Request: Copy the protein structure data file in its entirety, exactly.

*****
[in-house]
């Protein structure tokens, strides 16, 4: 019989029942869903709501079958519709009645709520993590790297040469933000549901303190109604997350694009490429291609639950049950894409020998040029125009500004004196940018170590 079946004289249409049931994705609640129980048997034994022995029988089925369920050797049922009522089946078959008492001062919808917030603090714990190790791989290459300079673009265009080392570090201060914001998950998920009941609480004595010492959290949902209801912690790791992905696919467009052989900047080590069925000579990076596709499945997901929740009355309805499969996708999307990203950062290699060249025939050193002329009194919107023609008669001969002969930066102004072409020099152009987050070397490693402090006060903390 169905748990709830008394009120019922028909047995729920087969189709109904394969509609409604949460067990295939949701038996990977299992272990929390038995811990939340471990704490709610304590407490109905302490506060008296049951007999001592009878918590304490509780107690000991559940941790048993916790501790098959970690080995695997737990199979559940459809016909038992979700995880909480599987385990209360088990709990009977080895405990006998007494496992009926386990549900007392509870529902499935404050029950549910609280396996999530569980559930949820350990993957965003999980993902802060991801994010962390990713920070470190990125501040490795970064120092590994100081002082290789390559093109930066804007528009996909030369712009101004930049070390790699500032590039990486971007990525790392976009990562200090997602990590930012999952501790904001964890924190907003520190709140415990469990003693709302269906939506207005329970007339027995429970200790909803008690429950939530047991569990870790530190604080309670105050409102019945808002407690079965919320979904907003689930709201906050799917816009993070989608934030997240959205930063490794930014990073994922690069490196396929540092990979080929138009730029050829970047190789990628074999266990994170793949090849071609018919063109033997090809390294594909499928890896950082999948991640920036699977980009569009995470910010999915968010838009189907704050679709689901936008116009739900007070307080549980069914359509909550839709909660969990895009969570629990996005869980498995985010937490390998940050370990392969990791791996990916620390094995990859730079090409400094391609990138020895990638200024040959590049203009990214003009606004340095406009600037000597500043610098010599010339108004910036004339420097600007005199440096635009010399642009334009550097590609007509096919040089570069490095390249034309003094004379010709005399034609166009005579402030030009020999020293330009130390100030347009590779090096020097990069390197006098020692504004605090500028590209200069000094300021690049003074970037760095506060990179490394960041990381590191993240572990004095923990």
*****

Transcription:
[in-house]
């Protein structure tokens, strides 16, 4: 019989029942869903709501079958519709009645709520993590790297040469933000549901303190109604997350694009490429291609639950049950894409020998040029125009500004004196940018170590 079946004289249409049931994705609640129980048997034994022995029988089925369920050797049922009522089946078959008492001062919808917030603090714990190790791989290459300079673009265009080392570090201060914001998950998920009941609480004595010492959290949902209801912690790791992905696919467009052989900047080590069925000579990076596709499945997901929740009355309805499969996708999307990203950062290699060249025939050193002329009194919107023609008669001969002969930066102004072409020099152009987050070397490693402090006060903390 169905748990709830008394009120019922028909047995729920087969189709109904394969509609409604949460067990295939949701038996990977299992272990929390038995811990939340471990704490709610304590407490109905302490506060008296049951007999001592009878918590304490509780107690000991559940941790048993916790501790098959970690080995695997737990199979559940459809016909038992979700995880909480599987385990209360088990709990009977080895405990006998007494496992009926386990549900007392509870529902499935404050029950549910609280396996999530569980559930949820350990993957965003999980993902802060991801994010962390990713920070470190990125501040490795970064120092590994100081002082290789390559093109930066804007528009996909030369712009101004930049070390790699500032590039990486971007990525790392976009990562200090997602990590930012999952501790904001964890924190907003520190709140415990469990003693709302269906939506207005329970007339027995429970200790909803008690429950939530047991569990870790530190604080309670105050409102019945808002407690079965919320979904907003689930709201906050799917816009993070989608934030997240959205930063490794930014990073994922690069490196396929540092990979080929138009730029050829970047190789990628074999266990994170793949090849071609018919063109033997090809390294594909499928890896950082999948991640920036699977980009569009995470910010999915968010838009189907704050679709689901936008116009739900007070307080549980069914359509909550839709909660969990895009969570629990996005869980498995985010937490390998940050370990392969990791791996990916620390094995990859730079090409400094391609990138020895990638200024040959590049203009990214003009606004340095406009600037000597500043610098010599010339108004910036004339420097600007005199440096635009010399642009334009550097590609007509096919040089570069490095390249034309003094004379010709005399034609166009005579402030030009020999020293330009130390100030347009590779090096020097990069390197006098020692504004605090500028590209200069000094300021690049003074970037760095506060990179490394960041990381590191993240572990004095923990």